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PROSTATE MASS IN A 7 YEAR OLD SCOTTISH TERRIER

PATHOLOGY

The prevalence of primary prostatic cancer in dogs is low (0.6% at necropsy), occurring more frequently in older dogs with a mean age of 9.9 years.

Ca Prostate is more common in certain breeds with Bouvier des Flandres, Doberman Pinschers, Scottish Terriers and Shetland Collies some of the breeds particularly affected.

Most primary prostate cancers are aggressive and highly metastatic, the most prevalent type being prostatic adenocarcinoma. Tumour growth outside the prostate is common, as are pulmonary and bone metastases. Other symptoms witnessed may include:

Stranguria, Haematuria, Pollakiuria, Colon compression causing difficulty in defaecation.

Dogs with metastatic spread are more likely to present with primarily neurological symptoms such as:

Lameness, Ataxia, Paresis, Paralysis

Lung metastases are found to be present in 44% of cases at diagnosis.

CASE

A 7-Year old Scottish Terrier was referred for MRI imaging of the thoraco-lumbar spine. The clinical presentation was of acute onset of hindlimb lameness over the preceding 3-4 weeks with hyporexia and lethargy. Localised pain was noted in the L6 region on clinical examination.

MRI FINDINGS

Initial sagittal imaging of the thoraco-lumbar spine revealed infiltrative lesions in the L5 and L6 vertebral bodies. These lesions were evidenced by marked cortical lysis of the ventral aspect of the vertebral bodies and displayed ill-defined T1 hypointensity when compared to normal bone marrow, and heterogenous mixed T2 intensity.

T2 Sagittal T/L Spine (L6 Lesion – Brown Arrow)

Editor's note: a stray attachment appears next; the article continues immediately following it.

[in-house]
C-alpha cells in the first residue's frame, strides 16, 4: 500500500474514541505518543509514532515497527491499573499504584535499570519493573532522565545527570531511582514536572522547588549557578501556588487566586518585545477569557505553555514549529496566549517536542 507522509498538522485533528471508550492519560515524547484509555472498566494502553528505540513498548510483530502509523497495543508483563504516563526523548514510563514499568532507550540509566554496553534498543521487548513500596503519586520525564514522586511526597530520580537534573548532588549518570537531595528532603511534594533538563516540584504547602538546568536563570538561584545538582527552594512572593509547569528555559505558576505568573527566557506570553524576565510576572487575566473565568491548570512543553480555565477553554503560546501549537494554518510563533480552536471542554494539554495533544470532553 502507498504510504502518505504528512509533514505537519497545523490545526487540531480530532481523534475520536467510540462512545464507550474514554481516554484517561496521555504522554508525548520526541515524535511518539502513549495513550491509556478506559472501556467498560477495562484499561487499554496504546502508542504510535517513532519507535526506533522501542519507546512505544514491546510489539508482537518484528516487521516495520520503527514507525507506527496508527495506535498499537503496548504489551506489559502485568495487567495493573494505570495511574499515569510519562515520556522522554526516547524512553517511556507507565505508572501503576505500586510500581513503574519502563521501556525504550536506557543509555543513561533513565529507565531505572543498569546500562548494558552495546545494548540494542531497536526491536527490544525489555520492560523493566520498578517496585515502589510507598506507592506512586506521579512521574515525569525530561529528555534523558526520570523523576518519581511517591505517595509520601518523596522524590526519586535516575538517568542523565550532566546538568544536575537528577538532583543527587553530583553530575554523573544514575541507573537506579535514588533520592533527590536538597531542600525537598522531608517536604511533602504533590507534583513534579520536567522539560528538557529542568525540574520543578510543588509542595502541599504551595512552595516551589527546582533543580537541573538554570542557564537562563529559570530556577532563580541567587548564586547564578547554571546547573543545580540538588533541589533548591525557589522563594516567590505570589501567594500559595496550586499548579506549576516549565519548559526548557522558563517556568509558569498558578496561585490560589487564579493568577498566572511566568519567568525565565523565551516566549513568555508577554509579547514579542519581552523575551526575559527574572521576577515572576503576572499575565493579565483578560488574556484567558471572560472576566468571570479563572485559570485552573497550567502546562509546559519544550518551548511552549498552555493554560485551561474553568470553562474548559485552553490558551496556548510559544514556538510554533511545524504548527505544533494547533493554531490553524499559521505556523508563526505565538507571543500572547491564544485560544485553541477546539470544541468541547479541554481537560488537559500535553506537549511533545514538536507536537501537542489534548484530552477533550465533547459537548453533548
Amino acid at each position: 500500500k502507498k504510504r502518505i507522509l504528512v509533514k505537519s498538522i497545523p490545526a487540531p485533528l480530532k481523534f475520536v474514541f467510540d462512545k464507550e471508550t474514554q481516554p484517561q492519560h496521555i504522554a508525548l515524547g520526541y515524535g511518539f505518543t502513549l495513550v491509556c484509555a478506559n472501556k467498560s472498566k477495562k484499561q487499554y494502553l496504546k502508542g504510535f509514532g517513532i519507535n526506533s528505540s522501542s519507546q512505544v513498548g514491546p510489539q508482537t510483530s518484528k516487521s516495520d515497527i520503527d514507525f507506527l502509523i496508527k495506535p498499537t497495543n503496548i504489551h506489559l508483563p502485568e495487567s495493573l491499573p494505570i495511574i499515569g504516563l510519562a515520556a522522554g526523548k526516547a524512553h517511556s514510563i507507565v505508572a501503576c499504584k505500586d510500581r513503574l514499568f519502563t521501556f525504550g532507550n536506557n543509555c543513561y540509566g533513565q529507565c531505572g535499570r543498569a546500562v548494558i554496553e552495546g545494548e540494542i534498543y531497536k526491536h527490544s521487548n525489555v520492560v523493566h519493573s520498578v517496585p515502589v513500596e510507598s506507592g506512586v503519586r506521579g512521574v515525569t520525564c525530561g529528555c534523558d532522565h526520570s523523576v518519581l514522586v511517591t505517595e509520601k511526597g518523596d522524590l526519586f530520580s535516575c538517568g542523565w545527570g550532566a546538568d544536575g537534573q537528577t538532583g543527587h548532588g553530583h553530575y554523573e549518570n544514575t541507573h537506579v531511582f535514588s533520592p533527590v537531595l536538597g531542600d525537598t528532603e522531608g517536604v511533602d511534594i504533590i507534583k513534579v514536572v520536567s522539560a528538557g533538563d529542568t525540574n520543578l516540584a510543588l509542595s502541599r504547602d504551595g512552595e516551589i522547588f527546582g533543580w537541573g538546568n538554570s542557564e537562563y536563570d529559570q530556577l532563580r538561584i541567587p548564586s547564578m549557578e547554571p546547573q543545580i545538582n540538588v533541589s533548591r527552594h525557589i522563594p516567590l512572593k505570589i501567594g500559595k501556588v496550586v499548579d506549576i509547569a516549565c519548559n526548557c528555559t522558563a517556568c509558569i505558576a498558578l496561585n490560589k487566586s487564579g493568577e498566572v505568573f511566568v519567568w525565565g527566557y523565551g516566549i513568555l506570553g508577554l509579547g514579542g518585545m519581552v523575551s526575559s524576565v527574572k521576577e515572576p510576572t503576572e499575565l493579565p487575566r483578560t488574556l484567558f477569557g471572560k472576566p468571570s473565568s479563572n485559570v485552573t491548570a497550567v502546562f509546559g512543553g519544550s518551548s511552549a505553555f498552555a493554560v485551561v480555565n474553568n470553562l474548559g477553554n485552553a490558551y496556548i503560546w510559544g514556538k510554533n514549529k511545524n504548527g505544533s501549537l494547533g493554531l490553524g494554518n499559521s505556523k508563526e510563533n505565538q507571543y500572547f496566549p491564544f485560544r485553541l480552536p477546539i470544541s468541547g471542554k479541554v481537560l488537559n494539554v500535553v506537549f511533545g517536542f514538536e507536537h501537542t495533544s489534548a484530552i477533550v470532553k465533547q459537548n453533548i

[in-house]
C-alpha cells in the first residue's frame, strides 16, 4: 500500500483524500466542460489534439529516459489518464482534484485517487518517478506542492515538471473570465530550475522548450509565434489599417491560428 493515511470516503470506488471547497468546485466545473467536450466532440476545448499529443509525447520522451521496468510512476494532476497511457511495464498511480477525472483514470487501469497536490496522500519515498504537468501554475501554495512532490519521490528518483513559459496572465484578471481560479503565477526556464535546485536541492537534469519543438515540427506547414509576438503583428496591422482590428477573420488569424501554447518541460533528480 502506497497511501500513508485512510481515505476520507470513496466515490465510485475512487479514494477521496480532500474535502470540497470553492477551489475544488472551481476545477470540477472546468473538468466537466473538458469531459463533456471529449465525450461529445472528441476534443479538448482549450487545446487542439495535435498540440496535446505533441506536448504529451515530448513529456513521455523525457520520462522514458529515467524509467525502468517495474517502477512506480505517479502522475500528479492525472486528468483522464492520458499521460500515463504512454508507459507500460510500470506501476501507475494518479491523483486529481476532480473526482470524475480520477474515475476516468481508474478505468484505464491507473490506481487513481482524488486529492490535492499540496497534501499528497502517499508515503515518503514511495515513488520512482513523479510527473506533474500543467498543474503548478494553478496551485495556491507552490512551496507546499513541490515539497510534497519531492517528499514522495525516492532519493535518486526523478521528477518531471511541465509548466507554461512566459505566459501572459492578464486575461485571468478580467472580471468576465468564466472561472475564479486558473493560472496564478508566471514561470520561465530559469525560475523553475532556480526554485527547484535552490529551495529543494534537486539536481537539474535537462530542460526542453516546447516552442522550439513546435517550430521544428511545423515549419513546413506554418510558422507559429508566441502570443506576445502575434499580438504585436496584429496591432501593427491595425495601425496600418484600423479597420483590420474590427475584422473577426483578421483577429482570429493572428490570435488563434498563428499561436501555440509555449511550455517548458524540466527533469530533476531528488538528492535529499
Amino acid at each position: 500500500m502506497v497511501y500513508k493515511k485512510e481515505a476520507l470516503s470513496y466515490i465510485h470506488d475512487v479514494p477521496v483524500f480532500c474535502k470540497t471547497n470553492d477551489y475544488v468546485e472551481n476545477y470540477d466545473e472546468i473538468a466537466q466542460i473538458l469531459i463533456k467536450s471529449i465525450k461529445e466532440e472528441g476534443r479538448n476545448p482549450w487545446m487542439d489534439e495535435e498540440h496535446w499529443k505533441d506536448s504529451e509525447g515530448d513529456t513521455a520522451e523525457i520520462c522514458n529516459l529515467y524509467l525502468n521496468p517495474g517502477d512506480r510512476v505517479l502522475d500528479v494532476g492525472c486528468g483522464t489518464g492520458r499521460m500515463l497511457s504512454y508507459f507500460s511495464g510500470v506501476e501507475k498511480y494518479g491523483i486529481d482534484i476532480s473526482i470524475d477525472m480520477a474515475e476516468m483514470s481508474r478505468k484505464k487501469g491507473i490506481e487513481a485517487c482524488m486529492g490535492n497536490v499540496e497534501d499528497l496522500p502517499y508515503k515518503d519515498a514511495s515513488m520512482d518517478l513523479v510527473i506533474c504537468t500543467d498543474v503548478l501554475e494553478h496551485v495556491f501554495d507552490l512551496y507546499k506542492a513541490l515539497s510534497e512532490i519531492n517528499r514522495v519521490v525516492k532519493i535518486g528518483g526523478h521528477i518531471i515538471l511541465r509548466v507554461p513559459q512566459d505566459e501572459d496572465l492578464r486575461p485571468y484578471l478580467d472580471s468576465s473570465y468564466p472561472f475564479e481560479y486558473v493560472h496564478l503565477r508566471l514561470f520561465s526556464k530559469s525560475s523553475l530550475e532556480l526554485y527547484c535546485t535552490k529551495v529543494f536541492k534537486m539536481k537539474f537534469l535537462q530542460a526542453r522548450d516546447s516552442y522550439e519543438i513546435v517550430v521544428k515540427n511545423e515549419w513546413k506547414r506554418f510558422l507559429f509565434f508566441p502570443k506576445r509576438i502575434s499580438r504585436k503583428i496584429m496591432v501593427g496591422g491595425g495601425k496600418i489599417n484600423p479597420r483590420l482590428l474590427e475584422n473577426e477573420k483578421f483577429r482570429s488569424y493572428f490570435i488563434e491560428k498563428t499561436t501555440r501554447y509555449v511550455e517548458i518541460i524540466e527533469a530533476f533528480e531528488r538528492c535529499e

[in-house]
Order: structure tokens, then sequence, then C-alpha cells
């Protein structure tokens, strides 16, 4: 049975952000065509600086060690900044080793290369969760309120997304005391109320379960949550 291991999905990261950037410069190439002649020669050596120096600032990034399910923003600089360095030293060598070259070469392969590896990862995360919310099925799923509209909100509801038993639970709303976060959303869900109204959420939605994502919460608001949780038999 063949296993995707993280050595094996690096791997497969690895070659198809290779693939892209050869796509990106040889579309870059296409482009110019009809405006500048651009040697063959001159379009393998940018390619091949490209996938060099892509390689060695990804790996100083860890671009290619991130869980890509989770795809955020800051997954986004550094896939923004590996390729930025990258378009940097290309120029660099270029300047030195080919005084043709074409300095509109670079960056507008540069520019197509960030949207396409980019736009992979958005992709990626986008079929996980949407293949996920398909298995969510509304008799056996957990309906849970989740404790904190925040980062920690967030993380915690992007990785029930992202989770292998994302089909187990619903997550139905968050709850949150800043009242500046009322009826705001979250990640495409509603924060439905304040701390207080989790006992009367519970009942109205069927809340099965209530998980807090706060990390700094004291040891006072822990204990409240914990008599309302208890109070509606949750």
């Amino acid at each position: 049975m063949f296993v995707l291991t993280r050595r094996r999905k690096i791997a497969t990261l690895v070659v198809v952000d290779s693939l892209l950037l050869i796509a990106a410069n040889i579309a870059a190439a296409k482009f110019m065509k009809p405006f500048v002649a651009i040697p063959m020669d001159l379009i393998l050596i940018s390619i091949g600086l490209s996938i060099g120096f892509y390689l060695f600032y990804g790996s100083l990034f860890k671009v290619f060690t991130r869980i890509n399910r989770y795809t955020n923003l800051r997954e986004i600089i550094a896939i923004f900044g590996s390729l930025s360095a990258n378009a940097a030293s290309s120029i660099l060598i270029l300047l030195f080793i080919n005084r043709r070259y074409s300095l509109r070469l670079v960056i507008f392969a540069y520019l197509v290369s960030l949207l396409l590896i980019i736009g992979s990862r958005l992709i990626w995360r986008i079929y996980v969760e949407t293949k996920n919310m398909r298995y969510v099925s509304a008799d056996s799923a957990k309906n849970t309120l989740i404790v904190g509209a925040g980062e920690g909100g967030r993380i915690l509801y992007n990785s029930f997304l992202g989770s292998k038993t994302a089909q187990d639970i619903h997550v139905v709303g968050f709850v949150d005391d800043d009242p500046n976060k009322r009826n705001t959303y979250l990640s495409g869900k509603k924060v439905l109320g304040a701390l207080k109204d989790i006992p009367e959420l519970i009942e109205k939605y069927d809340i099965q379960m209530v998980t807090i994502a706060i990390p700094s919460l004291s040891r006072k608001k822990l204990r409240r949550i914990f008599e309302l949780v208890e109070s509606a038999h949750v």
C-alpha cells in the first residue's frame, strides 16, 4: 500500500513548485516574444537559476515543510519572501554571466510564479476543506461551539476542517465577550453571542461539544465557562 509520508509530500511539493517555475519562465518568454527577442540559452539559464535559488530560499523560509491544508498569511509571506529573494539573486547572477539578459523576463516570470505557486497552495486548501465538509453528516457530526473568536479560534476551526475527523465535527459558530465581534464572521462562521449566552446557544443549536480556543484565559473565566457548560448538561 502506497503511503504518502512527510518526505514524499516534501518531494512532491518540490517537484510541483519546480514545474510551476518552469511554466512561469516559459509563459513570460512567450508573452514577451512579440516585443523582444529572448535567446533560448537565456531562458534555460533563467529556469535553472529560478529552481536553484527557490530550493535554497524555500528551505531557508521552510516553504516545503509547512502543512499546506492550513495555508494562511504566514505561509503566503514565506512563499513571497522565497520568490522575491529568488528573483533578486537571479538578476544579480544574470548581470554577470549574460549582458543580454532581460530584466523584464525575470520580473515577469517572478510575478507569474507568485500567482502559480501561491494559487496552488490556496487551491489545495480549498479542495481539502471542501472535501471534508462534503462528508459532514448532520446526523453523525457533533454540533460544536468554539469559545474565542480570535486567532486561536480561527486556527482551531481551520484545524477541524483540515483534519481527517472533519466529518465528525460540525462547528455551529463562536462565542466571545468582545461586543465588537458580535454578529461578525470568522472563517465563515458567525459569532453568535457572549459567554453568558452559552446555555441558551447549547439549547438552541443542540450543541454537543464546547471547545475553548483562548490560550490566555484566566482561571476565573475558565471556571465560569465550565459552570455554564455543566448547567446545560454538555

MRI Prostate Mass 1

T2 Transverse through L6

MRI Prostate Mass 2

T1 Transverse through L6

MRI Prostate Mass 3

Dorsal STIR imaging throughout the T/L Spine, abdomen and lower half of the thorax revealed the presence of multiple rounded hyperintense lesions spread throughout the visible lung lobes, varying in size from 3 – 13mm. These lesions were indicative of metastatic deposits (White Arrow below)

Dorsal STIR

MRI Prostate Mass 4

Post Contrast imaging of the spinal lesions displayed moderate heterogenous contrast enhancement of the infiltrated vertebral bodies (Blue Arrow), allied to irregular contrast enhancing periosteal reaction. Additionally, a mildly enhancing, heterogenous soft-tissue lesion extending from the ventral aspect of was L6 evidenced, extending ventrally and predominantly on the right side into the paraspinal musculature (Teal Arrow).

T1 Sagittal Post Contrast

MRI Prostate Mass 5

T1 Transverse Post Contrast

MRI Prostate Mass 6

Dorsal post-contrast T1 Fat Saturation imaging revealed extensive enlargement of the para-aortic and internal iliac lymph nodes, with a heterogenous rim-enhancement (Pink / Red Arrows). Additionally, the prostate gland is markedly enlarged with capsular thickening on the right side and heterogenous contrast enhancement, most noticeably on the rim (Purple Arrow).

DORSAL T1 FAT SAT IMAGES

MRI Prostate Mass 7MRI Prostate Mass 8

The dorsal imaging sequences also revealed marked cortical osteolysis of the left proximal femur with associated contrast enhancement of the bone and soft tissues on the left, with ill-defined contrast enhancement on the contra-lateral side (Yellow arrow below).

MRI Prostate Mass 9

T1 transverse post-contrast imaging through the pelvis better illustrates the cystic nature of the prostate mass, as well as the degree of wall thickening previously described (Cream Arrow).

MRI Prostate Mass 10

PROBABLE DIAGNOSIS

Marked aggressive prostate mass most likely consistent with adenocarcinoma. Extension of the neoplastic process in the surrounding soft tissue, paravertebral soft tissue, retroperitoneum and regional metastasis to the sub-lumbar and aortic lymph nodes, with osseous metastasis to multiple sites. Abundant distant pulmonary metastases are also noted.

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